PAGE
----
the 8800 GTX does support async calls. And I believe in the async demo you can find timing examples. CudaEventRecord is used for calculating GPU time. CUT_TIMER_* related stuff (like in the bandwithtest example) calculates CPU time.
What the 8800 GTX does not support is transferring page-locked memory to/from the device while the device is executing a kernel.
Indeed. In the case of non-page-locked memory, CUDA uses a pre-allocated DMA buffer, copies your data there, initiates a DMA transfer, synchronizes then copies the next chunk… and so on. This is much more involved than simply one fire and forget DMA operation, which happens if the memory is page-locked.
Both the 8800 and later cards support this kind of asynchronous operation, the only thing that changed with later cards is that they can overlap DMA and kernel execution.
I’m having strange experience with asynchronous kernel launch on 8800 GTX. When I make 2 different kernel launch consecutively on a stream, only the last kernel launch is asynchronous. For example, let say I make two kernel launch in a stream, each takes 1s and 2s respectively to finish. After that I do some CPU computation that will take 5s. What I expect is that the whole thing will take 5s (3s of GPU computation will be run in parallel with the CPU computation). However, it actually takes 6 seconds. Only the second kernel launch (2s) is run concurrently with the CPU computation.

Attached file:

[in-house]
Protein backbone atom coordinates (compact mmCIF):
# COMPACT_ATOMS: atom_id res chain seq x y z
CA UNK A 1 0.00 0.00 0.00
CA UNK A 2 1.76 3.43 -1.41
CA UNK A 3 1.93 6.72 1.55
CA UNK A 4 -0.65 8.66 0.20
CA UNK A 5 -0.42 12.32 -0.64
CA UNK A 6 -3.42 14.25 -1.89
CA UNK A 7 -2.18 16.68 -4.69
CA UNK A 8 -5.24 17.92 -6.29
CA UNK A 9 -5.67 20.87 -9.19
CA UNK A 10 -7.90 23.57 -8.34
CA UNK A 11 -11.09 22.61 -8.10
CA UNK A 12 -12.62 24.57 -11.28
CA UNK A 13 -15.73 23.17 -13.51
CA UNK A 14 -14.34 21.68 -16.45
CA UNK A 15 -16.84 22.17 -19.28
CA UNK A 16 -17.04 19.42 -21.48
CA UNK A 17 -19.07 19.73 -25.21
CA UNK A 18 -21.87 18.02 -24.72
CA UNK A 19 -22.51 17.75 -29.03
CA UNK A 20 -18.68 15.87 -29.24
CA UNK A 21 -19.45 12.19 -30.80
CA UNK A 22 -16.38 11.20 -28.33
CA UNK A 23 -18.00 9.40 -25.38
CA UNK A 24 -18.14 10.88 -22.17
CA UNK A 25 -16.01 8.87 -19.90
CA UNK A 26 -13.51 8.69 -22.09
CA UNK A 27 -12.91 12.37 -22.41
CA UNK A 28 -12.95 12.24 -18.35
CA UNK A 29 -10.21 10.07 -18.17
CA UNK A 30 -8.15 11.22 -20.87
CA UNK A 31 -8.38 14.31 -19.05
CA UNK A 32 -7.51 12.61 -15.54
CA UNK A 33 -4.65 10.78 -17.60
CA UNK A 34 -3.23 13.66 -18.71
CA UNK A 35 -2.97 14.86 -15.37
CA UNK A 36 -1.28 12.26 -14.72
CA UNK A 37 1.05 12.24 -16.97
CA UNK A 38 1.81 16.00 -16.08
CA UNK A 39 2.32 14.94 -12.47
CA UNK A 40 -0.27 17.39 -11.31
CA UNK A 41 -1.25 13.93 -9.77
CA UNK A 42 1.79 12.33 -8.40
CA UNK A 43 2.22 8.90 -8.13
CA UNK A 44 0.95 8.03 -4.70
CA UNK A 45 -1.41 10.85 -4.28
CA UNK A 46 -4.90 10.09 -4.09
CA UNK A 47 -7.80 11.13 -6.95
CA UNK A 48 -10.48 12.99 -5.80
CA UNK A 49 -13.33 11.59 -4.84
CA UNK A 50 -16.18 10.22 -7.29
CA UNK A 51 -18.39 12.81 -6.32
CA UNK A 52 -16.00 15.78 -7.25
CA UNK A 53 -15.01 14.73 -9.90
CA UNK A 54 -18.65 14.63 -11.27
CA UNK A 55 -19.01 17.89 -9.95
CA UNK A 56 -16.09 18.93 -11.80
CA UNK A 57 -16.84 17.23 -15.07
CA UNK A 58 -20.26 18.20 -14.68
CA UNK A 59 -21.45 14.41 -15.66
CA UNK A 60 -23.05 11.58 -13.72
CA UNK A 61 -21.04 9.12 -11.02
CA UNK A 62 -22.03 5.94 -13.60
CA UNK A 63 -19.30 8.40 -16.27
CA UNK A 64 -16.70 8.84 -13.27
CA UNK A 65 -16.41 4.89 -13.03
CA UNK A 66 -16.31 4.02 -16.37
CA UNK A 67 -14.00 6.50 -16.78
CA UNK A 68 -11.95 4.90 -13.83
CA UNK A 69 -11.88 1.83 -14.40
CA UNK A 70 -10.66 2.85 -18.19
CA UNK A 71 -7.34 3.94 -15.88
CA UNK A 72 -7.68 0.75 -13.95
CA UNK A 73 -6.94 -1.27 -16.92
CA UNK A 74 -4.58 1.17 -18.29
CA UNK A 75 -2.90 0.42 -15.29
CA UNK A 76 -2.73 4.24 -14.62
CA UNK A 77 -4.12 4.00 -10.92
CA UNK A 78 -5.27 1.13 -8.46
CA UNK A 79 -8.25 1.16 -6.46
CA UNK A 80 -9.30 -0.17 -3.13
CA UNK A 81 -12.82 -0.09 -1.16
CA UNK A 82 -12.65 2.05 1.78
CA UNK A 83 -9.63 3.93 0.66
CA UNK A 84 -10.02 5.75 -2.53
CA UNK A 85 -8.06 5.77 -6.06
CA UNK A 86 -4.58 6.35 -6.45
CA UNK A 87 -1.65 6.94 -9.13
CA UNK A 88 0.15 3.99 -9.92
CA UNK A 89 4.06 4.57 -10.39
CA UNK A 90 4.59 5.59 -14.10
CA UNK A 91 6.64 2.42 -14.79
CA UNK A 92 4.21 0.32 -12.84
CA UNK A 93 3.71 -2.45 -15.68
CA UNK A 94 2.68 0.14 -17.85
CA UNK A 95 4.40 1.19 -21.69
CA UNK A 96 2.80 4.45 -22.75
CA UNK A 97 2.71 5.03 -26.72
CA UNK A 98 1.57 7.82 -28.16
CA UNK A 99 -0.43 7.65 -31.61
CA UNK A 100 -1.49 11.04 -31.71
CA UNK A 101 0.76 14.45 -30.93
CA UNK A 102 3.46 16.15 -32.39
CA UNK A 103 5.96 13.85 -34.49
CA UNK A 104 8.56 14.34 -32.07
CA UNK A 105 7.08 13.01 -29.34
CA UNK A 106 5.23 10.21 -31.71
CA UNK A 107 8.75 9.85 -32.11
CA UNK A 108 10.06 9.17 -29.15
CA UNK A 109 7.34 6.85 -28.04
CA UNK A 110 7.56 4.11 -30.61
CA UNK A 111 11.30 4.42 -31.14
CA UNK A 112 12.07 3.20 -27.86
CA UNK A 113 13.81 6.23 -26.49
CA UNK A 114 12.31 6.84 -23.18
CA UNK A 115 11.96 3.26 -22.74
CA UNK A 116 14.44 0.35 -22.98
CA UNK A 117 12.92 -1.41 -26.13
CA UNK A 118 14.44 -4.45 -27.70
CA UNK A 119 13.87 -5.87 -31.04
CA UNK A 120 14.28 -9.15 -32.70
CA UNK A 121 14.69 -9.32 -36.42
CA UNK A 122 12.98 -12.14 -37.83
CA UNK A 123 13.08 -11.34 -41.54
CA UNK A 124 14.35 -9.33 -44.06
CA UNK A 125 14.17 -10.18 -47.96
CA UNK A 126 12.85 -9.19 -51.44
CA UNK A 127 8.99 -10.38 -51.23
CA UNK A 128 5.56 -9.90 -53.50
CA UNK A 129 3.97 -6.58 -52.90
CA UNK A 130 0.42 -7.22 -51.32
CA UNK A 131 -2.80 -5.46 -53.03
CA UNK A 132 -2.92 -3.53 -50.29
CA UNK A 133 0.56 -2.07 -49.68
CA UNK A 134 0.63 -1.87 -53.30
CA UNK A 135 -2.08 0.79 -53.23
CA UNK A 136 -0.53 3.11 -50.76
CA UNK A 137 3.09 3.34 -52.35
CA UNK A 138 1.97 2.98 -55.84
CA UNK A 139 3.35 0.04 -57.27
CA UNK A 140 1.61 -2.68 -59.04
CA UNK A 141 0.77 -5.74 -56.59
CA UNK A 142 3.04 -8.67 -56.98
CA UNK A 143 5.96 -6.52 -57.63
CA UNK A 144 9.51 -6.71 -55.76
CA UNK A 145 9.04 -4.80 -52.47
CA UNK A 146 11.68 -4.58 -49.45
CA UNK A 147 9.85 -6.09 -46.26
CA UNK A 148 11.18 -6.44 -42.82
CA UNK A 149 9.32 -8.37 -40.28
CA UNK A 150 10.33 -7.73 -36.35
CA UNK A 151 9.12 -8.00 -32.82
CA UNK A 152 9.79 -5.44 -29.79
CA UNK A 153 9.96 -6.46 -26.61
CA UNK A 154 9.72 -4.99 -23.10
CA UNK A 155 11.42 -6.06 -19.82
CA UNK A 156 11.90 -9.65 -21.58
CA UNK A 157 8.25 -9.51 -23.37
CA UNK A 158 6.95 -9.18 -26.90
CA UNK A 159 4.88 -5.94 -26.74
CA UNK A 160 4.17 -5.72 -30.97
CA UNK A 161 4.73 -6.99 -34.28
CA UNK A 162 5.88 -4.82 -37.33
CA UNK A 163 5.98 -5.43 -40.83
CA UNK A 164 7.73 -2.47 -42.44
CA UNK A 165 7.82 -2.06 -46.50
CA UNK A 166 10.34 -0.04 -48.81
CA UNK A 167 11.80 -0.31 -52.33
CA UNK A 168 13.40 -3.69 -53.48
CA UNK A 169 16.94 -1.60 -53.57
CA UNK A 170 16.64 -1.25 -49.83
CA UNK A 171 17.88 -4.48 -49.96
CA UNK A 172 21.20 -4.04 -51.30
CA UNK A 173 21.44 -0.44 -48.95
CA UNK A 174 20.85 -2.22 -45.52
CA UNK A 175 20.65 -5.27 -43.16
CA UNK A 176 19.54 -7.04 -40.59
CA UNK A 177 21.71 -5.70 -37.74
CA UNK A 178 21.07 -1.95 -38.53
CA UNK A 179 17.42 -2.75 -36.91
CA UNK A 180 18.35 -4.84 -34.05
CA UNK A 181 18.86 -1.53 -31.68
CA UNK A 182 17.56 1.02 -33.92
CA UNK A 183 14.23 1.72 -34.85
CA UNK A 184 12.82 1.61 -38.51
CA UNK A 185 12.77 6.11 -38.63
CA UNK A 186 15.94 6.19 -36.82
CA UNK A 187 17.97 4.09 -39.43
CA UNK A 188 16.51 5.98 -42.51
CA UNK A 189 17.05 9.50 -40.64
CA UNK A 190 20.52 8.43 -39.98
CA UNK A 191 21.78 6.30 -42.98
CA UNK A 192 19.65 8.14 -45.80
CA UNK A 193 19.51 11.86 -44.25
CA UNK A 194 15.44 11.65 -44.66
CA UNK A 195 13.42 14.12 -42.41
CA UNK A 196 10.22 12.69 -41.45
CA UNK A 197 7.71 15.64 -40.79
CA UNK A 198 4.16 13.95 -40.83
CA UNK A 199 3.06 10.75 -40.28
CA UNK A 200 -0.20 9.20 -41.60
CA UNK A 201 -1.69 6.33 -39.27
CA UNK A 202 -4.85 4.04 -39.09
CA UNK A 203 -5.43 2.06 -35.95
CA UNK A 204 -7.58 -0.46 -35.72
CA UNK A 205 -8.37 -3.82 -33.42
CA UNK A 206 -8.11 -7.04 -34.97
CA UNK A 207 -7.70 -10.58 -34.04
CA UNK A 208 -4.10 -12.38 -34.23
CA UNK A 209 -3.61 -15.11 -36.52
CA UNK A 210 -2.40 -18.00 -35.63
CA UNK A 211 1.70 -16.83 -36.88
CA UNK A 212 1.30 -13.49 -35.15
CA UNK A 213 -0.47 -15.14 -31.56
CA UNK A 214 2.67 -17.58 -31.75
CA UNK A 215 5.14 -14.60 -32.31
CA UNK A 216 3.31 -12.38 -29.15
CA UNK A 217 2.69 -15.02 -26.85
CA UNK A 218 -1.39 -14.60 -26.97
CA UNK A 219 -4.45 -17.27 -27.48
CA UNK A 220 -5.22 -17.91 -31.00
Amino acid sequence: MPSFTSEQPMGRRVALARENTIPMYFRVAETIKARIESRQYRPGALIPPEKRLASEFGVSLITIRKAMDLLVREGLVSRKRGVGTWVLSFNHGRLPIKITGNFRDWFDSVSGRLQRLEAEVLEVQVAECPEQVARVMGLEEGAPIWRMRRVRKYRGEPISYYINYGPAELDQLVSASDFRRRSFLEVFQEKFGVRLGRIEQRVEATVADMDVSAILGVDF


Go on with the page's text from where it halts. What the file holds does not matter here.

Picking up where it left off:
This only happens when the two kernels are different. If I use the same kernel (only change the grid / block size) then it works as expected. Any explanation?
the return value is 1. It means that it does SUPPORT the feature that the device can concurrently copy memory between host and device while executing a kernel (I’m using GeForce 8800 GTX). So, does the cuDeviceGetAttribute function gives the wrong result ?